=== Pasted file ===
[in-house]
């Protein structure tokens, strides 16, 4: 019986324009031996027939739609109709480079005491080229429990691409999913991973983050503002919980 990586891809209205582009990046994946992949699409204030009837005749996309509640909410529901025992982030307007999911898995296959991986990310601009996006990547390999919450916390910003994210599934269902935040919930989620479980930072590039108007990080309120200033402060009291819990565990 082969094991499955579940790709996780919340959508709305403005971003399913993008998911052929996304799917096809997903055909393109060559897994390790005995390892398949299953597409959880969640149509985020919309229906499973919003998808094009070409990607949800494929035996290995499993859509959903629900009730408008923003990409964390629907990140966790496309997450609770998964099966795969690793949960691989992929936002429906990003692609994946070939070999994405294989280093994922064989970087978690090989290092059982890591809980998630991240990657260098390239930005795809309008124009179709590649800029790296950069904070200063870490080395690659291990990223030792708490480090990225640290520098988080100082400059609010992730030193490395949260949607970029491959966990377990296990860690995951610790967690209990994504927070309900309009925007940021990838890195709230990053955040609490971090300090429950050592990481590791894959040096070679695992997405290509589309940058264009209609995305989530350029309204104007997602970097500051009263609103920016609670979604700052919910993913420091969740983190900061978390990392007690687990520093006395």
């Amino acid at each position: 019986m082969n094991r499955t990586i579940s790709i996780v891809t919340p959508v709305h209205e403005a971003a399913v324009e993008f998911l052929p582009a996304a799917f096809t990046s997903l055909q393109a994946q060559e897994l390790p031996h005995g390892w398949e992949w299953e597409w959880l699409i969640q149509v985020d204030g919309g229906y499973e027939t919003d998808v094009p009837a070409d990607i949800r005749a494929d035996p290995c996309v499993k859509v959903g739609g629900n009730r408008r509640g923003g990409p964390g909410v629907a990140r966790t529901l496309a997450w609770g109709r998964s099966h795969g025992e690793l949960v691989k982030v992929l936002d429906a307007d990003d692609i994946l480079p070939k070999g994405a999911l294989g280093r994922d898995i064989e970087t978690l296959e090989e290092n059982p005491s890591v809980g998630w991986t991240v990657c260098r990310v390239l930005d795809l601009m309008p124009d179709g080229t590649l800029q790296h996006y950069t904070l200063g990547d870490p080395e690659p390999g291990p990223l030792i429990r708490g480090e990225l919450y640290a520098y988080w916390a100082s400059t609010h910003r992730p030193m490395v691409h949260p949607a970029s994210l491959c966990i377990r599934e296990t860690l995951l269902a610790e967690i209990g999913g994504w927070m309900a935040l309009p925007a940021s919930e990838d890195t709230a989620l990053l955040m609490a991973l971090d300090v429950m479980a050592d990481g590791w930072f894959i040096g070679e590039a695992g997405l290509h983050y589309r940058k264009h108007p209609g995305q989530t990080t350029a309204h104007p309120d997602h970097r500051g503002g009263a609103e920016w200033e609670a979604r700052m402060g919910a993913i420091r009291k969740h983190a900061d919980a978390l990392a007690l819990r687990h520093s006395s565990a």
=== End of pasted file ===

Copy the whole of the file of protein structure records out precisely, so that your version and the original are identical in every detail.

[in-house]
């Protein structure tokens, strides 16, 4: 019986324009031996027939739609109709480079005491080229429990691409999913991973983050503002919980 990586891809209205582009990046994946992949699409204030009837005749996309509640909410529901025992982030307007999911898995296959991986990310601009996006990547390999919450916390910003994210599934269902935040919930989620479980930072590039108007990080309120200033402060009291819990565990 082969094991499955579940790709996780919340959508709305403005971003399913993008998911052929996304799917096809997903055909393109060559897994390790005995390892398949299953597409959880969640149509985020919309229906499973919003998808094009070409990607949800494929035996290995499993859509959903629900009730408008923003990409964390629907990140966790496309997450609770998964099966795969690793949960691989992929936002429906990003692609994946070939070999994405294989280093994922064989970087978690090989290092059982890591809980998630991240990657260098390239930005795809309008124009179709590649800029790296950069904070200063870490080395690659291990990223030792708490480090990225640290520098988080100082400059609010992730030193490395949260949607970029491959966990377990296990860690995951610790967690209990994504927070309900309009925007940021990838890195709230990053955040609490971090300090429950050592990481590791894959040096070679695992997405290509589309940058264009209609995305989530350029309204104007997602970097500051009263609103920016609670979604700052919910993913420091969740983190900061978390990392007690687990520093006395």
């Amino acid at each position: 019986m082969n094991r499955t990586i579940s790709i996780v891809t919340p959508v709305h209205e403005a971003a399913v324009e993008f998911l052929p582009a996304a799917f096809t990046s997903l055909q393109a994946q060559e897994l390790p031996h005995g390892w398949e992949w299953e597409w959880l699409i969640q149509v985020d204030g919309g229906y499973e027939t919003d998808v094009p009837a070409d990607i949800r005749a494929d035996p290995c996309v499993k859509v959903g739609g629900n009730r408008r509640g923003g990409p964390g909410v629907a990140r966790t529901l496309a997450w609770g109709r998964s099966h795969g025992e690793l949960v691989k982030v992929l936002d429906a307007d990003d692609i994946l480079p070939k070999g994405a999911l294989g280093r994922d898995i064989e970087t978690l296959e090989e290092n059982p005491s890591v809980g998630w991986t991240v990657c260098r990310v390239l930005d795809l601009m309008p124009d179709g080229t590649l800029q790296h996006y950069t904070l200063g990547d870490p080395e690659p390999g291990p990223l030792i429990r708490g480090e990225l919450y640290a520098y988080w916390a100082s400059t609010h910003r992730p030193m490395v691409h949260p949607a970029s994210l491959c966990i377990r599934e296990t860690l995951l269902a610790e967690i209990g999913g994504w927070m309900a935040l309009p925007a940021s919930e990838d890195t709230a989620l990053l955040m609490a991973l971090d300090v429950m479980a050592d990481g590791w930072f894959i040096g070679e590039a695992g997405l290509h983050y589309r940058k264009h108007p209609g995305q989530t990080t350029a309204h104007p309120d997602h970097r500051g503002g009263a609103e920016w200033e609670a979604r700052m402060g919910a993913i420091r009291k969740h983190a900061d919980a978390l990392a007690l819990r687990h520093s006395s565990a």